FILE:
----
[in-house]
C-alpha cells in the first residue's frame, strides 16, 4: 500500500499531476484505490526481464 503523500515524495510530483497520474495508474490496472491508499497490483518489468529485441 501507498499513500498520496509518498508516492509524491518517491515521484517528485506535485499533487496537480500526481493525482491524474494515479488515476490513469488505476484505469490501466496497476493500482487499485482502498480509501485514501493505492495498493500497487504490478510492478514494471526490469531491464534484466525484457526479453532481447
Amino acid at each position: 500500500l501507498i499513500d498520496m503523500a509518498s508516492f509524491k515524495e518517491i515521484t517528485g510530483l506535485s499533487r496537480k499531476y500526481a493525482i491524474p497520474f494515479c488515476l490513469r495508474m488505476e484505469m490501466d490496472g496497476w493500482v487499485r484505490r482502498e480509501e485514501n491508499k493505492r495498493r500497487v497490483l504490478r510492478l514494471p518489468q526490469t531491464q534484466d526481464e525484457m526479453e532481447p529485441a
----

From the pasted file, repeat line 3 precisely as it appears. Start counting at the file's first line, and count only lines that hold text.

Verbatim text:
Amino acid at each position: 500500500l501507498i499513500d498520496m503523500a509518498s508516492f509524491k515524495e518517491i515521484t517528485g510530483l506535485s499533487r496537480k499531476y500526481a493525482i491524474p497520474f494515479c488515476l490513469r495508474m488505476e484505469m490501466d490496472g496497476w493500482v487499485r484505490r482502498e480509501e485514501n491508499k493505492r495498493r500497487v497490483l504490478r510492478l514494471p518489468q526490469t531491464q534484466d526481464e525484457m526479453e532481447p529485441a